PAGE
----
A woman typing on a computer


Written by Ann Carrns, The New York Times


Even as consumers increasingly shop and compare prices on the web, one group of businesses remains slow to put cost information online: funeral homes.


The Federal Trade Commission’s Funeral Rule requires, among other things, that funeral homes give prices over the phone and provide detailed, written price lists to customers visiting in person. But the rule, which took effect in 1984 and predates the internet, doesn’t require disclosure online.


A new analysis from the Funeral Consumers Alliance and the Consumer Federation of America, which looked at more than 200 funeral homes in small and midsize state capitals, found that just 16 percent of homes with websites included their full price lists online. About a quarter posted some pricing information — typically information about packaged services rather than an itemized list.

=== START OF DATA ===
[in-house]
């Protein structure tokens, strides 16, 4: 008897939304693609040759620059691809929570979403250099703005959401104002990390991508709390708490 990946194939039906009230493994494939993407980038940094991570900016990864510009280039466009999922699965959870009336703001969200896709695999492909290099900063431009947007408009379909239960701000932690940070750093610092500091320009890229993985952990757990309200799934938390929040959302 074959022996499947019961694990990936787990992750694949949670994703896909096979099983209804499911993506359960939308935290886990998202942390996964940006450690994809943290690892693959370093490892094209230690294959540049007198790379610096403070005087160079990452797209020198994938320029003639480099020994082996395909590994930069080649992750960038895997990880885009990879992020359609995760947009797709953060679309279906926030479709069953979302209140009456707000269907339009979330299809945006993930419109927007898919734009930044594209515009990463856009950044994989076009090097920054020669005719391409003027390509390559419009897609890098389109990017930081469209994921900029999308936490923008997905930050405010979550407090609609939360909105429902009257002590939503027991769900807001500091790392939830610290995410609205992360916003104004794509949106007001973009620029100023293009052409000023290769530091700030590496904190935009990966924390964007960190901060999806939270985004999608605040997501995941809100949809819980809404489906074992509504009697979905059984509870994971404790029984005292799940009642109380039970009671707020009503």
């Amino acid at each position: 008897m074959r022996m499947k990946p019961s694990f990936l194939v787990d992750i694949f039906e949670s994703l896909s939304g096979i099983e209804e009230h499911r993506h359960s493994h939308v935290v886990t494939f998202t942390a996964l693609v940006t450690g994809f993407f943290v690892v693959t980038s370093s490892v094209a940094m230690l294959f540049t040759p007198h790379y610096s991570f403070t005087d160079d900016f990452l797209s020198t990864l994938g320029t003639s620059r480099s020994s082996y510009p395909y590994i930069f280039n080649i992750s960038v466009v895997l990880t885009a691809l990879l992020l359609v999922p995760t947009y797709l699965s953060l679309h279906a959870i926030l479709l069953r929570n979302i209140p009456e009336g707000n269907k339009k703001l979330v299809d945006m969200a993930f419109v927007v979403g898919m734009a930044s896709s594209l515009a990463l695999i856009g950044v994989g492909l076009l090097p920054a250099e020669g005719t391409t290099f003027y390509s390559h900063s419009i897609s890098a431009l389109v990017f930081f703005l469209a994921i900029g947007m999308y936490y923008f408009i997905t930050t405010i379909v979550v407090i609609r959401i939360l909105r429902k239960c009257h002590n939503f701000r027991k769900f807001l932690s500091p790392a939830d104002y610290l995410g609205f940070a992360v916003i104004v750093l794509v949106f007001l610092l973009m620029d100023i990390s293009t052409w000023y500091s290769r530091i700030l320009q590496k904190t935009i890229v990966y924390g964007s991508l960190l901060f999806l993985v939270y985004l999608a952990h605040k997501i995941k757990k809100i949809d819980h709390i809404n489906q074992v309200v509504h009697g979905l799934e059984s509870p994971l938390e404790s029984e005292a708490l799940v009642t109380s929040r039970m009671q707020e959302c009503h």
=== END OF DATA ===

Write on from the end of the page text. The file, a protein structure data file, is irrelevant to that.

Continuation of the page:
“Few funeral homes are disclosing meaningful price information online,” Stephen Brobeck, executive director of the consumer federation, said on a call this past week about the study.


Providing information online, he said, would help consumers comparison shop. A full-service funeral typically costs more than $7,000, excluding costs for cemetery plots and other related fees, but prices vary widely. Consumers are often at a disadvantage, Mr. Brobeck said, because they are usually in mourning when they shop for services and may not feel capable of being assertive about seeking price information.


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